🇫🇮 How can AI help tackle key sustainability challenges?

By Elías Thorsson - April 26, 2024

Biodiversity loss is one of the biggest problems facing society today and artificial intelligence could become one of our most powerful tools to tackle it. How we use AI to help address biodiversity loss will be critical to our ability to ensure a sustainable future.

At first glance, these may seem like two unrelated things, but AI has great potential to help us address a myriad of sustainability challenges, including biodiversity loss.

Biodiversity loss refers to the depletion of the health and resilience of the natural world. It is also a key driver impacting the future of our society. It is a sobering thought that all our food, water, air, housing and clothing are ultimately products of the natural world. Biodiverse natural areas supply society with ecosystem services and are more resilient to shocks such as resource exploitation and climate change.

This is also an economic crisis: The World Economic Forum estimates of USD 44 trillion or roughly half of global GDP is moderately or highly dependent on nature, while the World Benchmarking Alliance finds that only 5% of 350 companies in highly relevant sectors understand their impacts and dependency on nature.

At the same time, the AI hype train has definitely left the station, with businesses, start-ups and the public starting to realise the seismic shift in our lives and economies that the adoption of AI could bring.

A technology with such transformative potential also raises important questions: who controls new AI models? What are the environmental costs of developing and using them? What should they be used for?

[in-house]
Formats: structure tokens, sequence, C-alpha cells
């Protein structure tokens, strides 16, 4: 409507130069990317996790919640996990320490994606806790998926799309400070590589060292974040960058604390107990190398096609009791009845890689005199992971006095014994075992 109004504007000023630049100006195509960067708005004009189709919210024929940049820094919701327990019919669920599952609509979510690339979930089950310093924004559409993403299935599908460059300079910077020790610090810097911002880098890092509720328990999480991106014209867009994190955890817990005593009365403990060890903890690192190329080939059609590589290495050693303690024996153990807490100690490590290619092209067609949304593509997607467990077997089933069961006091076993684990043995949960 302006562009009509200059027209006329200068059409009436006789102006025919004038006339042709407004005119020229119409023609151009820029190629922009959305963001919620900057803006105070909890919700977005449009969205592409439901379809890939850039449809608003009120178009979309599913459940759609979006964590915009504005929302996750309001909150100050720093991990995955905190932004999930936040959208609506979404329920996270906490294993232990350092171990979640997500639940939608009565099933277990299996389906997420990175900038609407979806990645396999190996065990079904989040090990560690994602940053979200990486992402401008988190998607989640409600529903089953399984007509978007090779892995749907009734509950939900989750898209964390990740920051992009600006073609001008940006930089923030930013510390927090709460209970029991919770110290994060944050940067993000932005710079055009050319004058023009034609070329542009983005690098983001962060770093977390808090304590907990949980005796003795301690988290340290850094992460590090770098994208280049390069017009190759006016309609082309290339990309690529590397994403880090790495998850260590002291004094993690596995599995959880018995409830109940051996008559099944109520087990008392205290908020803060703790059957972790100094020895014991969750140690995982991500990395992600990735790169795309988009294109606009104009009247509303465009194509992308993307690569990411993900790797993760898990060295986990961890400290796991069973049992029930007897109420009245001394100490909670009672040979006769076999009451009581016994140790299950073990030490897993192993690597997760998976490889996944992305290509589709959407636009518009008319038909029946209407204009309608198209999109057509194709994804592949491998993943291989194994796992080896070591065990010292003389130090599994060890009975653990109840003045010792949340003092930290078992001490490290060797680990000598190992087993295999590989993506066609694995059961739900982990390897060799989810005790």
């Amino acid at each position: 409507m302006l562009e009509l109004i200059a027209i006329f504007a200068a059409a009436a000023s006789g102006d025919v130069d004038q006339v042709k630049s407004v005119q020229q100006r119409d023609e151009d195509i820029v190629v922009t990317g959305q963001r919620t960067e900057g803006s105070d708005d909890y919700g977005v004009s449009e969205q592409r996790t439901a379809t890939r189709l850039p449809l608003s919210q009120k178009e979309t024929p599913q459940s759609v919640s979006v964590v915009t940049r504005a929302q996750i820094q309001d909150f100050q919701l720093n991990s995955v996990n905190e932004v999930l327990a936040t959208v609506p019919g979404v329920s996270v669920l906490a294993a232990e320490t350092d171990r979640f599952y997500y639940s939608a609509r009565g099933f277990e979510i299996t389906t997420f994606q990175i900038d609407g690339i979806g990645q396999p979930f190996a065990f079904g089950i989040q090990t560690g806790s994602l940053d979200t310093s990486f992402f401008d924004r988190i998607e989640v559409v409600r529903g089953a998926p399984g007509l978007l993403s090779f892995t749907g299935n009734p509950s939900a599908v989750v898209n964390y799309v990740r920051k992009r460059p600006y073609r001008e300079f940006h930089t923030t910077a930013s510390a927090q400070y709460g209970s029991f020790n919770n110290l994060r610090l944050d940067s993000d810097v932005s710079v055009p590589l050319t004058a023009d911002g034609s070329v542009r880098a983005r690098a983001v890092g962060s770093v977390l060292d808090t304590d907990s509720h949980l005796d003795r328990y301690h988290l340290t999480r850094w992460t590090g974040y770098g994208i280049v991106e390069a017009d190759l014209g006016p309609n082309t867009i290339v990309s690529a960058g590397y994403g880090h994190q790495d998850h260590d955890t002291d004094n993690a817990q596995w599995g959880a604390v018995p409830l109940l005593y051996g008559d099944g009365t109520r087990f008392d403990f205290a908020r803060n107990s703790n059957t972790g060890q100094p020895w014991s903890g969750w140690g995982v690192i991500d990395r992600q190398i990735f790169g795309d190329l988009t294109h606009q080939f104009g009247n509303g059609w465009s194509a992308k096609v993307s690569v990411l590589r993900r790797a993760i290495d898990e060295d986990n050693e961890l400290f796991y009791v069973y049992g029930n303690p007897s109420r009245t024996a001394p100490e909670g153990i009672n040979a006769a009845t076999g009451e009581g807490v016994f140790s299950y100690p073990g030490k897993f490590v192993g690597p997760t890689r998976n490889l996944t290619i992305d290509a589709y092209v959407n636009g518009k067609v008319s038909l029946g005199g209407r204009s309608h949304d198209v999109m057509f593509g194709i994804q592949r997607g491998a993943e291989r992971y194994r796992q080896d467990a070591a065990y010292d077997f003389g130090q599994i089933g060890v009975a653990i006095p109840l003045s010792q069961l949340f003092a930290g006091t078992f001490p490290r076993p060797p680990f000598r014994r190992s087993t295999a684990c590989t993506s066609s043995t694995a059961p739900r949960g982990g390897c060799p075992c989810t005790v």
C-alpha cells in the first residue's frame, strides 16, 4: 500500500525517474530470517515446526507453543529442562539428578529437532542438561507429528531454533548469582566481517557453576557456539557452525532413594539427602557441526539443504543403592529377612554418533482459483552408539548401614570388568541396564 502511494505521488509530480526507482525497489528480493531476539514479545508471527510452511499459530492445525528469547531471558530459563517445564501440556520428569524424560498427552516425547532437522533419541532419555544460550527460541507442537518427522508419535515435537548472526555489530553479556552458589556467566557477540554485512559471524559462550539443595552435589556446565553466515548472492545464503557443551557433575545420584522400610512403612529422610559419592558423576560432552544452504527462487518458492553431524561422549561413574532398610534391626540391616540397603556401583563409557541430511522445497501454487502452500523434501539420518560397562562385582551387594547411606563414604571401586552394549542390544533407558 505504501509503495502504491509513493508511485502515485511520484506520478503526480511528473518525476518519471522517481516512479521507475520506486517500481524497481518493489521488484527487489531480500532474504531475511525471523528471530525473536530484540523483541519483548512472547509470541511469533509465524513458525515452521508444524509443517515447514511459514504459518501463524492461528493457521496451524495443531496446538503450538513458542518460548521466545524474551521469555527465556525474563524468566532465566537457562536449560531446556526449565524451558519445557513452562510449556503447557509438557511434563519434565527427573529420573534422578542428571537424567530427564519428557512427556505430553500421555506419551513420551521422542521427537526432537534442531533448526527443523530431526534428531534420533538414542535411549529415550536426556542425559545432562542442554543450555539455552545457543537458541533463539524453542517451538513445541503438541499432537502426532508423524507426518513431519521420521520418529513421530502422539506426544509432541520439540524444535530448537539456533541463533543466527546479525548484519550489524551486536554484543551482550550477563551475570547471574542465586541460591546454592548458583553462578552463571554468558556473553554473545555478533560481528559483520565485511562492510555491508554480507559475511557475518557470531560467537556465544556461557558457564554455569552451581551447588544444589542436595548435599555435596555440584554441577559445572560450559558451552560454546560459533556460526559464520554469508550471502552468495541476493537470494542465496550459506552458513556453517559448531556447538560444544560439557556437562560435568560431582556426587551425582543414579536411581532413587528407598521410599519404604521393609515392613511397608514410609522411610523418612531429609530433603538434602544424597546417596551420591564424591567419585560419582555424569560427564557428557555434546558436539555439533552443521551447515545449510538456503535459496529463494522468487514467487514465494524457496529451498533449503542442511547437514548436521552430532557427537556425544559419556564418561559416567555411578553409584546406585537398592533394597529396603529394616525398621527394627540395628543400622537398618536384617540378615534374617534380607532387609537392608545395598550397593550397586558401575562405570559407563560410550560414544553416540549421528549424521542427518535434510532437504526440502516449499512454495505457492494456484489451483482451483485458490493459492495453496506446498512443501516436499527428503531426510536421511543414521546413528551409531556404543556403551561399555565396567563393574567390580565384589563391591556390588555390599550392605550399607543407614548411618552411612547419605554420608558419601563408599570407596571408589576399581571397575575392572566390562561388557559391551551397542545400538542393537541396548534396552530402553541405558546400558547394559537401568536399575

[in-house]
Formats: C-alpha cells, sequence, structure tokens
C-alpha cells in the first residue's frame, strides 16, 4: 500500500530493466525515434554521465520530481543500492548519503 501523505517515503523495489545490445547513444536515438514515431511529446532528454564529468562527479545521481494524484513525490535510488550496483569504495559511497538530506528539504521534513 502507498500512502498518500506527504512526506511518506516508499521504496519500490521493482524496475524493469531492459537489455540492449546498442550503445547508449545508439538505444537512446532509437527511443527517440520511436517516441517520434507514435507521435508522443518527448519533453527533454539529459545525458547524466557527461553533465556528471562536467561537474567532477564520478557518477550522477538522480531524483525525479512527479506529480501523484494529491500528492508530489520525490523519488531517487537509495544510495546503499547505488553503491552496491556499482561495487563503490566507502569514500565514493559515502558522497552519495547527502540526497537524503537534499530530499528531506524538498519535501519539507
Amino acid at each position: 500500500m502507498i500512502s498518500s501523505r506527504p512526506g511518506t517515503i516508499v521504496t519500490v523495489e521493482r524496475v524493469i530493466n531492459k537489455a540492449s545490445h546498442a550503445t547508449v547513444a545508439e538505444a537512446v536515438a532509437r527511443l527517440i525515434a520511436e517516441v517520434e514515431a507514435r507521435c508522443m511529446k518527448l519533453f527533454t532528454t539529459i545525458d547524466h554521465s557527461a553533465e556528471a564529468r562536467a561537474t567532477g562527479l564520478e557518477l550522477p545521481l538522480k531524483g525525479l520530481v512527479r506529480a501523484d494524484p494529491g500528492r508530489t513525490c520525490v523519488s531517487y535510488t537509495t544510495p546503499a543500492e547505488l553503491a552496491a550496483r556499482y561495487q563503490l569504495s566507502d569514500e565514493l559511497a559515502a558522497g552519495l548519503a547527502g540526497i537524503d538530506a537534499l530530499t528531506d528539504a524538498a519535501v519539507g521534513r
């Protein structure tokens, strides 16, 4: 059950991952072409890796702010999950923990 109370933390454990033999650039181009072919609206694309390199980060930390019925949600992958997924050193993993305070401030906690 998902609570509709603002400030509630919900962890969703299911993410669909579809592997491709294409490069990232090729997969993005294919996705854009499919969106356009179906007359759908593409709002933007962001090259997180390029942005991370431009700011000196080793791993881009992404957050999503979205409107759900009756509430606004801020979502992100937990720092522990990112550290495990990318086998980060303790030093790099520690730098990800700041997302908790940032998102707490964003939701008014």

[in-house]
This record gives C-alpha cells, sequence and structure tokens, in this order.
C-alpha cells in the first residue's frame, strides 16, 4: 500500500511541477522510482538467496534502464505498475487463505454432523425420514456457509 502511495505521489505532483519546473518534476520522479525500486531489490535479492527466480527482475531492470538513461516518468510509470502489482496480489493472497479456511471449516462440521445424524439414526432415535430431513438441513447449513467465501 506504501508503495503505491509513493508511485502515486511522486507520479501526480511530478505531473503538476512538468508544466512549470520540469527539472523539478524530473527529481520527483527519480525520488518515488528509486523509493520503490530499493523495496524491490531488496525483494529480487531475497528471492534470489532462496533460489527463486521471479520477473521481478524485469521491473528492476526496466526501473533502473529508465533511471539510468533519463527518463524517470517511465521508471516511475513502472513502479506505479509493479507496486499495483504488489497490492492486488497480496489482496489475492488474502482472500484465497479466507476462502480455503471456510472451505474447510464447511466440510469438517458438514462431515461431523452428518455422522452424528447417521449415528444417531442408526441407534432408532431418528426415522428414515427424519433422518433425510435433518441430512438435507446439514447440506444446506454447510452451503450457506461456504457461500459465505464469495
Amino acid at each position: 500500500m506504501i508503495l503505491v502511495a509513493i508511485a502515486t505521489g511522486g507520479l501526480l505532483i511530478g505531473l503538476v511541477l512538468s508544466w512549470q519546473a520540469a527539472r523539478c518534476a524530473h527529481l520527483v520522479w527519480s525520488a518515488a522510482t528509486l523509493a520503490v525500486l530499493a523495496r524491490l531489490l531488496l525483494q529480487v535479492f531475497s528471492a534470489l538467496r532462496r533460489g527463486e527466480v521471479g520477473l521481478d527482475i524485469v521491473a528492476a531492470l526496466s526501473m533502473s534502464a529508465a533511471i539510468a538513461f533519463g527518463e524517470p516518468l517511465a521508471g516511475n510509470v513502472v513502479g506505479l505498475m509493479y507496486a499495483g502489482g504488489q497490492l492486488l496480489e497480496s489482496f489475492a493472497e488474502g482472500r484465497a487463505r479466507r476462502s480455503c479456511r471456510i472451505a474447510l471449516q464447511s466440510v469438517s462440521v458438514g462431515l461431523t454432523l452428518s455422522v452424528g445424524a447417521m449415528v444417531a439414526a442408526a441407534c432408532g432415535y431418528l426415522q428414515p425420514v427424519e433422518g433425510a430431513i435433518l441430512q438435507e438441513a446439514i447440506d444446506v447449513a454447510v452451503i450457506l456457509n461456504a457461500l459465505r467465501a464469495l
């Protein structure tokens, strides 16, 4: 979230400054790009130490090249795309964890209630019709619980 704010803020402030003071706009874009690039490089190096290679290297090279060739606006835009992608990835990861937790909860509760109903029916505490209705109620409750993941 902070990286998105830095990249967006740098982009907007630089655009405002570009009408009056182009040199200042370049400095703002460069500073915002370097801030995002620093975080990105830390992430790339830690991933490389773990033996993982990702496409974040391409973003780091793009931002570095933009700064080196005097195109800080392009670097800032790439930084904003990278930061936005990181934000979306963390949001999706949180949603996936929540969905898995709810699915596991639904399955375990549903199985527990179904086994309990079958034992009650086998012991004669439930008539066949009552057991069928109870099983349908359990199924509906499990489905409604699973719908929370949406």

While mainstream adoption of AI has focused on chatbots and social media content, biodiversity loss is a problem that cries out for innovative AI solutions.

Biodiversity loss is a complex, systemic issue. Implementing measures to address it often requires detailed analysis and combination of large swathes of unrelated data. This is an issue that is relevant to a wide range of sectors and hence represents a significant opportunity for those that get it right!

To test this, Sitra and Business Finland, together with a consortium of partner organisations, held the Deadwood hackathon to address the intersection of data, machine learning and biodiversity within a real-world forest management problem. The challenge for the hackathon teams was to develop a machine-learning approach to identify stands of old-growth forests and present a business model based on this approach.

The hackathon offered a glimpse into a future where AI experts work hand-in-hand with ecologists and environmental specialists to tackle problems that they can only solve collaboratively. In this future, the power of AI could potentially be harnessed to help improve humanity’s chances of overcoming the biodiversity crisis.

Startups and AI entrepreneurs take note: biodiversity loss and other sustainability challenges are ripe for disruption.

Winners in this space will apply AI to provide answers to previously insuperable questions. And given the critical importance and addressable market of these challenges, these winners are likely to win big!

Beyond Deadwood Hackathon 2024Business Finland’s Deadwood hackathon took place between the 7th and 9th of March at Maria 01 in Helsinki, with teams representing a range of skills, from machine learning enthusiasts to ecologists and geospatial experts.

Sitra donated the grand prize of EUR 10.000 to the hackathon and participated as a member of the expert jury. Team Koko Forest took home the grand prize with a well thought-out concept, a high-quality model result and an exciting business model proposal.

Read more about Business Finland’s Data Economy program

Text: Jarrod Luxton, Sitra
Photo: Ultrahack

Originally published on 26 April by Business Finland.

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